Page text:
General Election 2016

Missouri will have a new secretary of state in January, because incumbent Democrat Jason Kander is running for the U.S. Senate. Barring a third-party upset, his successor will be a Republican with a last name very familiar to Missourians, or a Democrat known mainly to St. Louis-area TV viewers. 

Nine years ago, Chris Koster was a state senator, a former Cass County prosecutor and a rising star within the Missouri Republican Party. Many speculated he would eventually run for governor.

And now he is running for governor, but as a Democrat.

Koster switched parties in 2007,  a stunning move that has set the course for his unusual political career.  He remains the highest-profile politician in Missouri, at least in modern times, to have made such a move

MSU Debate Watch Party
Han Zhao

The third and final presidential debate is over.  Dr. Eric Morris, Missouri State University debate coach and communications professor, offered his views on last night’s event.

"As a presidential debate scholar I'll say that tonight probably did not have a significant impact on the election.  The effect that debates have on the election tends to be very short-term.  It is like any number of things that can happen in a campaign.  It creates some impressions, some significant moments, but often the give and take of the next few days will cancel out that sort of an effect," he said.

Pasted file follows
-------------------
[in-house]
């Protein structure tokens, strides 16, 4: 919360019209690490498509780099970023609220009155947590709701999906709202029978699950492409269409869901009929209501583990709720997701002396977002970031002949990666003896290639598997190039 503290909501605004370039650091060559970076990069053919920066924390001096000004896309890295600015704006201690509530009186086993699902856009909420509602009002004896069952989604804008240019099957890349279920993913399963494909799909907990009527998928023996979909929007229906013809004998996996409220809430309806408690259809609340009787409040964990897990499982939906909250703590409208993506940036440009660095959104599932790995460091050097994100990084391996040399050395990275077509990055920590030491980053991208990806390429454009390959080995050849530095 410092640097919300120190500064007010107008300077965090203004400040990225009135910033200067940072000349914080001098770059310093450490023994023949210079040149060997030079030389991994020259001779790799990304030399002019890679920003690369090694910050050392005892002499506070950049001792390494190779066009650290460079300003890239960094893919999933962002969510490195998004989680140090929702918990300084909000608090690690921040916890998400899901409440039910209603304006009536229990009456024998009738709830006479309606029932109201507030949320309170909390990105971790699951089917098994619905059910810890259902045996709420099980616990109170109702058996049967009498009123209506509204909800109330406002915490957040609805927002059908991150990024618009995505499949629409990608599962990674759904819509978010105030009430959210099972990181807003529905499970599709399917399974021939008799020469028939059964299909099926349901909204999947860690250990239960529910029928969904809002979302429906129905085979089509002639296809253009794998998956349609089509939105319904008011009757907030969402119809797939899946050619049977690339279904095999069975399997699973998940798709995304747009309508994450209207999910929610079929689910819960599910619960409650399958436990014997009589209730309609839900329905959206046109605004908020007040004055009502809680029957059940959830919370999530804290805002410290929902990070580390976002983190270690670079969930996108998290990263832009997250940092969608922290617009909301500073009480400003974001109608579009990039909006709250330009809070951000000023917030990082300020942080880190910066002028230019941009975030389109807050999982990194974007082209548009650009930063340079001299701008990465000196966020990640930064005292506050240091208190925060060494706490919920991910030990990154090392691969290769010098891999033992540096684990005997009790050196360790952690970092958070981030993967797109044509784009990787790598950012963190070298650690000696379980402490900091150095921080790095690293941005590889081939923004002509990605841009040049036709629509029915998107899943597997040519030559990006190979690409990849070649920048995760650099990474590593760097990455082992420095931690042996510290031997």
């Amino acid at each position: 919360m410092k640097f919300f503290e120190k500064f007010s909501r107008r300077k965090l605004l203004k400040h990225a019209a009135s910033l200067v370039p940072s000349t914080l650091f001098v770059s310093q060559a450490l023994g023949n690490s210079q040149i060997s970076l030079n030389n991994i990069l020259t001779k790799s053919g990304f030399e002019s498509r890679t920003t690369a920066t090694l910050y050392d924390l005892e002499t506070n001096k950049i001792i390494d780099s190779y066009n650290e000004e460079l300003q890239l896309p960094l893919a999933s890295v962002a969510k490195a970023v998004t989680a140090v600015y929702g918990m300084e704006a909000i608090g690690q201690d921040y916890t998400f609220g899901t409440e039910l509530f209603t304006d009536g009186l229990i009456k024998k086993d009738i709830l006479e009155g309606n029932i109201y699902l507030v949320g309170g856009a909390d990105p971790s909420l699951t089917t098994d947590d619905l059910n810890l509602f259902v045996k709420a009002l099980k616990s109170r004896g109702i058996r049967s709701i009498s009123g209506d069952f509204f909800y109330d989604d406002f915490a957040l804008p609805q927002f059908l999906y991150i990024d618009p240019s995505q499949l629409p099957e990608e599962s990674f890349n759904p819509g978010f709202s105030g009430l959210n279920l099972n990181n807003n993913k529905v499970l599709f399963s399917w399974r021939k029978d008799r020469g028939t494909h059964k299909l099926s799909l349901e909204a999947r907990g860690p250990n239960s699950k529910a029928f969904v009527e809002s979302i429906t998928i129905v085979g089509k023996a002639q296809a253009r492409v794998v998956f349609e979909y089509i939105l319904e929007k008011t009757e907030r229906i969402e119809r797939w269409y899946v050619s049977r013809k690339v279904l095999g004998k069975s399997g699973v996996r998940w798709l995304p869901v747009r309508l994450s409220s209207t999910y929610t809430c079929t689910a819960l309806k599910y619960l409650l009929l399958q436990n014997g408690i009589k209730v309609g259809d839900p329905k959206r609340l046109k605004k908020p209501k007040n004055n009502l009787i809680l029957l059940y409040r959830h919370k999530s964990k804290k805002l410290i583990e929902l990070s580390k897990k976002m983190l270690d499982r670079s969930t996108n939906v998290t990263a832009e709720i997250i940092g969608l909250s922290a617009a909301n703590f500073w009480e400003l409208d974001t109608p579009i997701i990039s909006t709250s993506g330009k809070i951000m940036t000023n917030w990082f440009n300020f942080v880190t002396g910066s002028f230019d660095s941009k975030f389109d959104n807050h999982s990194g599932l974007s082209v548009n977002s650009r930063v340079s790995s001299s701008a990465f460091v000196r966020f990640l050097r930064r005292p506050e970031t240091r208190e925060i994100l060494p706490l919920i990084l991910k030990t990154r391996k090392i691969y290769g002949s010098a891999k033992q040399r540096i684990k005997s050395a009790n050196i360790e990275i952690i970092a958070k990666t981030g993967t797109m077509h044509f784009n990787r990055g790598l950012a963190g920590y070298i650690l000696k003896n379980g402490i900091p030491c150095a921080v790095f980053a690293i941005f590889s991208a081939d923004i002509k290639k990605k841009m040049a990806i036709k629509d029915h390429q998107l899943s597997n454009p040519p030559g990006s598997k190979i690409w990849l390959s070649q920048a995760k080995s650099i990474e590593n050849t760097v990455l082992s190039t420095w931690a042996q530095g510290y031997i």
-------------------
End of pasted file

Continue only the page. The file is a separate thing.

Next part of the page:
It’s mid-afternoon in a VFW Hall in Overland, and Eric Greitens has a room full of veterans at full attention. Two Medal of Honor recipients, Michael Thornton and Thomas Norris, just introduced Greitens, and he’s about to provide the crowd with details about his newest mission: Becoming governor of Missouri.

On campaign stops like these, the uniform of the former Navy SEAL is often a blazer, an Oxford-cloth shirt with no tie, and jeans. His speech delivery is disciplined, sharp and deliberate: At town halls and debates, Greitens argues that Jefferson City’s political class has faltered and failed.

NPR News / NPR Elections

KSMU and NPR News bring you coverage of the final presidential debate between Donald Trump and Hillary Clinton, beginning Wednesday at 8 pm. Throughout our coverage, which you can hear on-air and online, check out the NPR fact-checker below to monitor the comments from each presidential candidate.

Stay tuned after the debate for live analysis from NPR's political team. Our coverage runs until 10 pm. Thanks for listening to Ozarks Public Radio!

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